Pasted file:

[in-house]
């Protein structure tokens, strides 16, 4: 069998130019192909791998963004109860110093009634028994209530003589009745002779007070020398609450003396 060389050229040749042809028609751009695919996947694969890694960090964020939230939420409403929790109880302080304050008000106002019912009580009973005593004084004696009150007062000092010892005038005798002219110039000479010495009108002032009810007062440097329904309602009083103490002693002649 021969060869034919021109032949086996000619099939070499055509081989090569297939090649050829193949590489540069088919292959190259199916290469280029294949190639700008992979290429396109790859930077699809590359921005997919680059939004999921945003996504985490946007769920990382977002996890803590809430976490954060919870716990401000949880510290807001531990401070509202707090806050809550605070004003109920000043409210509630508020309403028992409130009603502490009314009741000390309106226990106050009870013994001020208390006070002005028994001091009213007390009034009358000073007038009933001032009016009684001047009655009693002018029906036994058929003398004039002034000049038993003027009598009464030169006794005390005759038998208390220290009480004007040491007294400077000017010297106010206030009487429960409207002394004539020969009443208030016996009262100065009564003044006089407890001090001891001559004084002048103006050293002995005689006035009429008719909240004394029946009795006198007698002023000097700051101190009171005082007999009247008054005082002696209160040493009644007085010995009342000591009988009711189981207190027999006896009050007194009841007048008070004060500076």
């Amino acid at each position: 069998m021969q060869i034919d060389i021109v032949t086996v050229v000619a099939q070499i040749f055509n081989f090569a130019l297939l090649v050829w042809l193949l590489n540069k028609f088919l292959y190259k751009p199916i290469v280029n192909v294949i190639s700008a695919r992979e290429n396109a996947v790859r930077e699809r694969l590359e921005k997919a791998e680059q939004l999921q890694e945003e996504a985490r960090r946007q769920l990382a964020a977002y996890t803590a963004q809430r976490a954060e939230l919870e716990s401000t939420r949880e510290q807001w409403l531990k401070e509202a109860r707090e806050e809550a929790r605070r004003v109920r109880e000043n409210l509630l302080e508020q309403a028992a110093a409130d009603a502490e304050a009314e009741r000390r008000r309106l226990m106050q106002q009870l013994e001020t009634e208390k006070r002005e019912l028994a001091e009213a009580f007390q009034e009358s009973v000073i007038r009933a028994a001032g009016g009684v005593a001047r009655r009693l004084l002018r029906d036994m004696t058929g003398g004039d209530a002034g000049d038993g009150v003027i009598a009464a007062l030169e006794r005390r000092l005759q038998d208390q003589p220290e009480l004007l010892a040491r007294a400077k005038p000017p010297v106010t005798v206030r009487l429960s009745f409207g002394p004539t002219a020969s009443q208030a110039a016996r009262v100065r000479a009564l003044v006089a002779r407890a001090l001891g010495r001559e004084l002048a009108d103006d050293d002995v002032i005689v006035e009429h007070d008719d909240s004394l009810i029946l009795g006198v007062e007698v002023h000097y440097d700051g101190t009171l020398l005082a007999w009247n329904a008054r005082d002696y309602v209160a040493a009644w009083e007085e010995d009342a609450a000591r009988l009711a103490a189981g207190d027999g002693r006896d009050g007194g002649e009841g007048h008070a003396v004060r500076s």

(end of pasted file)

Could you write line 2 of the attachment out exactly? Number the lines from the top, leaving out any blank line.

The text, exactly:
């Protein structure tokens, strides 16, 4: 069998130019192909791998963004109860110093009634028994209530003589009745002779007070020398609450003396 060389050229040749042809028609751009695919996947694969890694960090964020939230939420409403929790109880302080304050008000106002019912009580009973005593004084004696009150007062000092010892005038005798002219110039000479010495009108002032009810007062440097329904309602009083103490002693002649 021969060869034919021109032949086996000619099939070499055509081989090569297939090649050829193949590489540069088919292959190259199916290469280029294949190639700008992979290429396109790859930077699809590359921005997919680059939004999921945003996504985490946007769920990382977002996890803590809430976490954060919870716990401000949880510290807001531990401070509202707090806050809550605070004003109920000043409210509630508020309403028992409130009603502490009314009741000390309106226990106050009870013994001020208390006070002005028994001091009213007390009034009358000073007038009933001032009016009684001047009655009693002018029906036994058929003398004039002034000049038993003027009598009464030169006794005390005759038998208390220290009480004007040491007294400077000017010297106010206030009487429960409207002394004539020969009443208030016996009262100065009564003044006089407890001090001891001559004084002048103006050293002995005689006035009429008719909240004394029946009795006198007698002023000097700051101190009171005082007999009247008054005082002696209160040493009644007085010995009342000591009988009711189981207190027999006896009050007194009841007048008070004060500076």